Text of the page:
He tossed the towel aside and cupped her face. “From the moment you let me into South Bark that first morning and gave me ’tude.” He gave a little smile. “And then changed my life with your easy affection, huge heart, and the world’s best smile.”

  “Oh,” she breathed, completely undone. Her eyes filled and she snapped her mouth shut for a minute, swallowing hard. “I love you too, Keane.” Oh God. She’d never said those words out loud before. She had to bend over for a second, hands on
her knees, fighting the sudden dizziness.

  Two strong hands lifted her. When she met his gaze, he was smiling a little. “How much did that hurt?” he asked.

  She let out a breath. “Not nearly as much as this—I’m sorry I ran off like that. It was just like when you tried to give me your key, I . . . panicked.”

  “And?”

  “And then I blamed you for holding back, but it was all me. I let you in and I fell hard. And then suddenly it was like that bad nightmare of going to school naked. I got scared.”

  “I know. Come here, Willa.” And then instead of waiting for her to do so, he pulled her into his arms. “Are you scared now?”

  “No,” she said, holding on tight.

  “Then have some faith in me to not hurt you.”

  “I’ve always have faith in you,” she said. “It was the faith in me that took a while.”

  “This isn’t all on you, Willa,” he said. “It’s on me too. I should’ve told you about putting the house up for sale. I should’ve told you about the offers that poured in. But the truth is that you were right all along. I didn’t really want to sell.”

  She stilled and lifted her head to see his face. “So why are you?”

  “I’m not.” He shook his head. “I rescinded my acceptance of the offer.”

  She just stared up at him. “Because . . . ?”

  “Because this house is no longer just a house to me,” he said. “It’s my home. And I want it to be yours too.” He cupped her face and pressed his forehead to hers. “I’m hoping you want that too. Think you can handle it?”

  She slipped her arms around his waist. “There’s this incredible man I know. He let me watch him learn that being emotionally closed off didn’t work, that it’s worth the risk to let someone in.”

  He smiled. “He sounds smart as hell. Probably he’s sexy as hell too, right?”

  She laughed and pressed even closer, unable to believe this was really happening. “So damn sexy.”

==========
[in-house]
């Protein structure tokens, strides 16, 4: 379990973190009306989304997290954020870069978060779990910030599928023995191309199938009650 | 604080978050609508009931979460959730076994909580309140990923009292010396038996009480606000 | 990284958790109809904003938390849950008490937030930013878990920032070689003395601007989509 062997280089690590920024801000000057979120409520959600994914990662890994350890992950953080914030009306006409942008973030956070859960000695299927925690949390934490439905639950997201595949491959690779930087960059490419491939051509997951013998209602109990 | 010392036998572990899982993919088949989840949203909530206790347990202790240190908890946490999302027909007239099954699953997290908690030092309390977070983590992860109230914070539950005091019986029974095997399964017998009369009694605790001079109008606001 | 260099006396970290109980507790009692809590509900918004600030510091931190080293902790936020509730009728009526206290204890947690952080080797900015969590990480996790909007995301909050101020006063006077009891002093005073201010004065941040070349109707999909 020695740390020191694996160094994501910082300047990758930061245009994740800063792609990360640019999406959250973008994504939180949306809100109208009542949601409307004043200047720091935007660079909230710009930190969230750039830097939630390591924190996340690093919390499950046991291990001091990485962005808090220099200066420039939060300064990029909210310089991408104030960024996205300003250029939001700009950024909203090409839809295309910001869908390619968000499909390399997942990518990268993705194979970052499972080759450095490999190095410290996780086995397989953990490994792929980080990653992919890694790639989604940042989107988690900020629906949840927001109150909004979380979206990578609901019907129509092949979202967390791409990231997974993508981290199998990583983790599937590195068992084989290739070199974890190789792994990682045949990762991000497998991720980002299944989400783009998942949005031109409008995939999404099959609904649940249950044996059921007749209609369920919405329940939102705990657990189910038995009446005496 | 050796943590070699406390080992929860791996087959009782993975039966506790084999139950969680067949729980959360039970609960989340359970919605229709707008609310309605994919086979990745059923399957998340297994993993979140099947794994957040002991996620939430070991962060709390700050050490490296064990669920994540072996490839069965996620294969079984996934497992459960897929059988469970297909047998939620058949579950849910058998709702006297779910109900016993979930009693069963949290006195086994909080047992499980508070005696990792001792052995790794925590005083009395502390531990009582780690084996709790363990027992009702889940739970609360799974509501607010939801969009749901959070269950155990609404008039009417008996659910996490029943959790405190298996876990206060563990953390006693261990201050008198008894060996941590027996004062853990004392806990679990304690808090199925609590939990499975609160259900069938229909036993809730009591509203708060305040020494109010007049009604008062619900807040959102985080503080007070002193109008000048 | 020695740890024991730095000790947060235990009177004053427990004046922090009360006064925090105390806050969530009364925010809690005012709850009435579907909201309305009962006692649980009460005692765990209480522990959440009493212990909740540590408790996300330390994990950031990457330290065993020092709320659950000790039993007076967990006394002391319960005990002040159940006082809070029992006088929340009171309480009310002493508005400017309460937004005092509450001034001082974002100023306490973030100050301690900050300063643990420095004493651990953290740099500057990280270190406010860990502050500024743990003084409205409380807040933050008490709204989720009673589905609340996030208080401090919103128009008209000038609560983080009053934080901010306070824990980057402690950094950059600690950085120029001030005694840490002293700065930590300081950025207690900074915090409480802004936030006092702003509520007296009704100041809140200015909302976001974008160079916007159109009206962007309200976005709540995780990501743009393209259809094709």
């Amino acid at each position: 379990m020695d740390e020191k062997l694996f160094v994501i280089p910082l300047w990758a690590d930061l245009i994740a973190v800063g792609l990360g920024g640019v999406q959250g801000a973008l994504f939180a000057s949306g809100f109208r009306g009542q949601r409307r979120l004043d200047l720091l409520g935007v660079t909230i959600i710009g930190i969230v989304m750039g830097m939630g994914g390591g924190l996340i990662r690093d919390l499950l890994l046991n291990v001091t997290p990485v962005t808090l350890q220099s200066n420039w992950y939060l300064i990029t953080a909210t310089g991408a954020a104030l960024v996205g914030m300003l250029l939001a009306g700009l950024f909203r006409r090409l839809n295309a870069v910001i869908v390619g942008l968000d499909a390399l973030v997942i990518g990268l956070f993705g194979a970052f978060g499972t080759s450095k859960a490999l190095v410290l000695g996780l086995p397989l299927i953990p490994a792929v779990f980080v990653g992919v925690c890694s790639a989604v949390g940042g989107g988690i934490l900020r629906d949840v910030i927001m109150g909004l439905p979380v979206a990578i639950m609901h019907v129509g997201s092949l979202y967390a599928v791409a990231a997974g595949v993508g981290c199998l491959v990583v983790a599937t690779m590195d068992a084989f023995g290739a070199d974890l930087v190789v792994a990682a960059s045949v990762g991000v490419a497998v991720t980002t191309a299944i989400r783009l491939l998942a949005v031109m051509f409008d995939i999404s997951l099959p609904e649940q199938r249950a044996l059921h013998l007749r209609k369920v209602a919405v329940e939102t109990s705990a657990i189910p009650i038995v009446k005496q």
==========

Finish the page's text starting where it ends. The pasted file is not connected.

He looked deep into her eyes and let his smile fade. “I love you, Willa. I’ve spent years risking everything for my business, over and over. It’s past time to risk my heart for you.”

  “Does risking that heart include letting me put up a tree?”

  “It’s a little late for that, I think.”

  “Actually, it’s not.” She ran to the front door. Yep, everyone was still curbside in Archer’s truck. She waved.

  Archer and Spence got out of the car, untied the tree from the truck bed and carried it up the front steps.

  Keane blinked.

  “Tree delivery service,” Spence quipped. “Where do you want it?”

  Keane looked at Willa. “Wherever she wants.”

  “Good answer,” Archer murmured as they carted the tree in.

  They deposited it in the large front living room. Spence walked out the front door first, Archer behind him. He turned and looked at Willa. “You good?”

  She beamed at him.

  “Yeah,” he said with a barely there smile. “You’re good.”

  And then they were gone.

  Keane rubbed a hand over his jaw, staring at the tree, which was only slightly crooked. The topper was Archer’s Santa hat.

  “The holidays are going to be insane, aren’t they?” he asked.

  She smiled from the bottom of her heart and took his hand. “Yeah. Scared?”

  “Bring it.”

  With a musical laugh, she leapt into his arms, wrapping herself around him. Then she snuggled in and smiled against his lips. “Mmm. You missed me.” She wriggled against him. “Or at least a part of you did.”